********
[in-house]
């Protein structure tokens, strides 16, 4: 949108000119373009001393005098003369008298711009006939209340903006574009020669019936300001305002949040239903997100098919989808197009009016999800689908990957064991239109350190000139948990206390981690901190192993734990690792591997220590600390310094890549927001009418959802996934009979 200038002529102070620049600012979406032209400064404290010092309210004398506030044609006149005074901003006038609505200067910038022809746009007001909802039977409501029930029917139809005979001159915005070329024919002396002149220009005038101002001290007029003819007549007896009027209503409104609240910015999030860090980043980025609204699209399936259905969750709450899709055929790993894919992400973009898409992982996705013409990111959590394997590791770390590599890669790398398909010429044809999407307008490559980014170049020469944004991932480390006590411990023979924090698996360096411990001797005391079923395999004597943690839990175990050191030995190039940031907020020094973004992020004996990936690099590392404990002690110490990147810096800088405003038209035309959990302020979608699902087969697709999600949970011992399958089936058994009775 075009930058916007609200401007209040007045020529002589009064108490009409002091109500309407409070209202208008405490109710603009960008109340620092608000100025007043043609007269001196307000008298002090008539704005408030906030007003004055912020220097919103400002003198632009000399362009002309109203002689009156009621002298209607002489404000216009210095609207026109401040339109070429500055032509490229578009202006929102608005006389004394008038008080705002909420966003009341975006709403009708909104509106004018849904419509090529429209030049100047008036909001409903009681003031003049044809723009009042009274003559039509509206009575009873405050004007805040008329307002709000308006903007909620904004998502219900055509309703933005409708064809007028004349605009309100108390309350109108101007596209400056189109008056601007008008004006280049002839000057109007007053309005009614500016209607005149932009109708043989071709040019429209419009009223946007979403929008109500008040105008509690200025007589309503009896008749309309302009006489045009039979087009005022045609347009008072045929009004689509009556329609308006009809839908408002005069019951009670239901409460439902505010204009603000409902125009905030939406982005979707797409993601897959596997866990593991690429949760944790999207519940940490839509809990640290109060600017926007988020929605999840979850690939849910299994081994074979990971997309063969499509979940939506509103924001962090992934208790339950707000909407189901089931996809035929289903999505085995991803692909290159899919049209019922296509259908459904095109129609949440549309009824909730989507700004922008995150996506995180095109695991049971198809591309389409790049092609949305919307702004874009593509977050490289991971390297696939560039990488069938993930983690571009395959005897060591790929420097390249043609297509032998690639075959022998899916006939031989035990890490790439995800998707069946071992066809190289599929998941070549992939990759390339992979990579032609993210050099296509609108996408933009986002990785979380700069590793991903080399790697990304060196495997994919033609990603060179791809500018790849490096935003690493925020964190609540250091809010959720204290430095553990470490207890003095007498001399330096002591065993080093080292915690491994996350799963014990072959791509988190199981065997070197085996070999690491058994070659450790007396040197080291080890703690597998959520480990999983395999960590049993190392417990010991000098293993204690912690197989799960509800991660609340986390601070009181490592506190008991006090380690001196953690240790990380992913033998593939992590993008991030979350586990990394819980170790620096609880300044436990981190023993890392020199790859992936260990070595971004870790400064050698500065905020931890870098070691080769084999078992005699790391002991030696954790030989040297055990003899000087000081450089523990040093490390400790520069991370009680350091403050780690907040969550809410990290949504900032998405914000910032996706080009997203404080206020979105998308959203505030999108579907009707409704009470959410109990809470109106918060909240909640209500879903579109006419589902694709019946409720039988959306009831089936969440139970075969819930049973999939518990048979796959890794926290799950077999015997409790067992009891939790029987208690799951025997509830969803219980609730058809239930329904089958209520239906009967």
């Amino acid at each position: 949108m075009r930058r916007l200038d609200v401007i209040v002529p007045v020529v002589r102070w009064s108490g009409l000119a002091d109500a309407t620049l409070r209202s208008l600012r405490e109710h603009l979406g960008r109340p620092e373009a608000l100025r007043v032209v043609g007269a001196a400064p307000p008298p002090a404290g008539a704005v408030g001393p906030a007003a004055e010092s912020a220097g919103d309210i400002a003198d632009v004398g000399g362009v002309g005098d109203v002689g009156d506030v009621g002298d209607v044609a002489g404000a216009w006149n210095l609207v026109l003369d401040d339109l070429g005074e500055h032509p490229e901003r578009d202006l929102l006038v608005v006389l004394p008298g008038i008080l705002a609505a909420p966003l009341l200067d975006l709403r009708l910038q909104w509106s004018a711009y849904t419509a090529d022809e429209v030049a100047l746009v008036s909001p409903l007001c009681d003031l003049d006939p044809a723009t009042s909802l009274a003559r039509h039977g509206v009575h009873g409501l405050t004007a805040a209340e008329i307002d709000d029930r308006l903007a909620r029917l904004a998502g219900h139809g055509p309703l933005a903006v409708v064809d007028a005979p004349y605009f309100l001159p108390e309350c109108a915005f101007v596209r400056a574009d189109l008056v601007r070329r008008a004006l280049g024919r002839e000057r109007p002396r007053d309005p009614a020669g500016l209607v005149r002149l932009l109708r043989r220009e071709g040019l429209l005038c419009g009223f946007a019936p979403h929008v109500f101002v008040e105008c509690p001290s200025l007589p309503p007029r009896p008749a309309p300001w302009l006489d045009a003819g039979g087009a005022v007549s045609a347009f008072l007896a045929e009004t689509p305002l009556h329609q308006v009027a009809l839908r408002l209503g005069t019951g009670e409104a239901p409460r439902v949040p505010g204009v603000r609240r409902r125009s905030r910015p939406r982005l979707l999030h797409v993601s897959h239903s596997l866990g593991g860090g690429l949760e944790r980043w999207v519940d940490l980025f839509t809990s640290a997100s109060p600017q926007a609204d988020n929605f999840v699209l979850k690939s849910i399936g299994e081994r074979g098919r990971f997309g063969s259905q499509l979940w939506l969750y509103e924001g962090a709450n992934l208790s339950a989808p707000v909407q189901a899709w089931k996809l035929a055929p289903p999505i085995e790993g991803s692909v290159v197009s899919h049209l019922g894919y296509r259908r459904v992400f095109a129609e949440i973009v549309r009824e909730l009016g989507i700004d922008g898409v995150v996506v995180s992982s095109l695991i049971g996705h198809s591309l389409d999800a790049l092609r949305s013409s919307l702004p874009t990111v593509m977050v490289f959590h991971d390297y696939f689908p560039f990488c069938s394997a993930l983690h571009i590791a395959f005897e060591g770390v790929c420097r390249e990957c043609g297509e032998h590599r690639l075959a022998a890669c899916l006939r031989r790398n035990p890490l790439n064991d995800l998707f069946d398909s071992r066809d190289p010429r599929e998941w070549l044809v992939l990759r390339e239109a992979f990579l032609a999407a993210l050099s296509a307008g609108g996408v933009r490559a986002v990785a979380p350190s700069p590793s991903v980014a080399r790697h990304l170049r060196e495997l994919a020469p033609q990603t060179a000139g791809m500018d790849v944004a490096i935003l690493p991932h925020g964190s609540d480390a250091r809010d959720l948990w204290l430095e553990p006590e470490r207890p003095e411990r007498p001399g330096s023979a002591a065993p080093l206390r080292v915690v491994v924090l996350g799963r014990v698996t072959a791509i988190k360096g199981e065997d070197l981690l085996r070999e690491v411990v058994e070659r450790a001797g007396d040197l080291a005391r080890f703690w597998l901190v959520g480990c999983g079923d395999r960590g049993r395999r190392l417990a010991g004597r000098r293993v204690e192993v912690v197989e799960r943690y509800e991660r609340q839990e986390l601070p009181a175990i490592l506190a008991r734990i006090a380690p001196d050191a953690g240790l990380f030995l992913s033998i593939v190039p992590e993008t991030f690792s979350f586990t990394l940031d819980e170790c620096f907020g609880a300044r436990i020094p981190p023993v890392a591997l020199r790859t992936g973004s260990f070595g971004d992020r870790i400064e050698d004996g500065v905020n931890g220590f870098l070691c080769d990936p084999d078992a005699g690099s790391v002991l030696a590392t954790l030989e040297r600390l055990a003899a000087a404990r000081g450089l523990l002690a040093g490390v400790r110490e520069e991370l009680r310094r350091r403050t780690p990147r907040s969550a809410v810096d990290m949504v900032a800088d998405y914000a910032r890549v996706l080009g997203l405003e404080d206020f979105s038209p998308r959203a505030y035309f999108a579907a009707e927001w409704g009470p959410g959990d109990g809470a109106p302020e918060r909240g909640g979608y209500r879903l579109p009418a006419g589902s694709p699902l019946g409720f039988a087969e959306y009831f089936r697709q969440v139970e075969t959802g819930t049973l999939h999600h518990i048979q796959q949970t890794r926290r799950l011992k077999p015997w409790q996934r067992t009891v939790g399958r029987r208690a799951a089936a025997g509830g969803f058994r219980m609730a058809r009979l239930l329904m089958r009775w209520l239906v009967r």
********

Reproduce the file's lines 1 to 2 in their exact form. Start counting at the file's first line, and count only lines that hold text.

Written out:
[in-house]
């Protein structure tokens, strides 16, 4: 949108000119373009001393005098003369008298711009006939209340903006574009020669019936300001305002949040239903997100098919989808197009009016999800689908990957064991239109350190000139948990206390981690901190192993734990690792591997220590600390310094890549927001009418959802996934009979 200038002529102070620049600012979406032209400064404290010092309210004398506030044609006149005074901003006038609505200067910038022809746009007001909802039977409501029930029917139809005979001159915005070329024919002396002149220009005038101002001290007029003819007549007896009027209503409104609240910015999030860090980043980025609204699209399936259905969750709450899709055929790993894919992400973009898409992982996705013409990111959590394997590791770390590599890669790398398909010429044809999407307008490559980014170049020469944004991932480390006590411990023979924090698996360096411990001797005391079923395999004597943690839990175990050191030995190039940031907020020094973004992020004996990936690099590392404990002690110490990147810096800088405003038209035309959990302020979608699902087969697709999600949970011992399958089936058994009775 075009930058916007609200401007209040007045020529002589009064108490009409002091109500309407409070209202208008405490109710603009960008109340620092608000100025007043043609007269001196307000008298002090008539704005408030906030007003004055912020220097919103400002003198632009000399362009002309109203002689009156009621002298209607002489404000216009210095609207026109401040339109070429500055032509490229578009202006929102608005006389004394008038008080705002909420966003009341975006709403009708909104509106004018849904419509090529429209030049100047008036909001409903009681003031003049044809723009009042009274003559039509509206009575009873405050004007805040008329307002709000308006903007909620904004998502219900055509309703933005409708064809007028004349605009309100108390309350109108101007596209400056189109008056601007008008004006280049002839000057109007007053309005009614500016209607005149932009109708043989071709040019429209419009009223946007979403929008109500008040105008509690200025007589309503009896008749309309302009006489045009039979087009005022045609347009008072045929009004689509009556329609308006009809839908408002005069019951009670239901409460439902505010204009603000409902125009905030939406982005979707797409993601897959596997866990593991690429949760944790999207519940940490839509809990640290109060600017926007988020929605999840979850690939849910299994081994074979990971997309063969499509979940939506509103924001962090992934208790339950707000909407189901089931996809035929289903999505085995991803692909290159899919049209019922296509259908459904095109129609949440549309009824909730989507700004922008995150996506995180095109695991049971198809591309389409790049092609949305919307702004874009593509977050490289991971390297696939560039990488069938993930983690571009395959005897060591790929420097390249043609297509032998690639075959022998899916006939031989035990890490790439995800998707069946071992066809190289599929998941070549992939990759390339992979990579032609993210050099296509609108996408933009986002990785979380700069590793991903080399790697990304060196495997994919033609990603060179791809500018790849490096935003690493925020964190609540250091809010959720204290430095553990470490207890003095007498001399330096002591065993080093080292915690491994996350799963014990072959791509988190199981065997070197085996070999690491058994070659450790007396040197080291080890703690597998959520480990999983395999960590049993190392417990010991000098293993204690912690197989799960509800991660609340986390601070009181490592506190008991006090380690001196953690240790990380992913033998593939992590993008991030979350586990990394819980170790620096609880300044436990981190023993890392020199790859992936260990070595971004870790400064050698500065905020931890870098070691080769084999078992005699790391002991030696954790030989040297055990003899000087000081450089523990040093490390400790520069991370009680350091403050780690907040969550809410990290949504900032998405914000910032996706080009997203404080206020979105998308959203505030999108579907009707409704009470959410109990809470109106918060909240909640209500879903579109006419589902694709019946409720039988959306009831089936969440139970075969819930049973999939518990048979796959890794926290799950077999015997409790067992009891939790029987208690799951025997509830969803219980609730058809239930329904089958209520239906009967």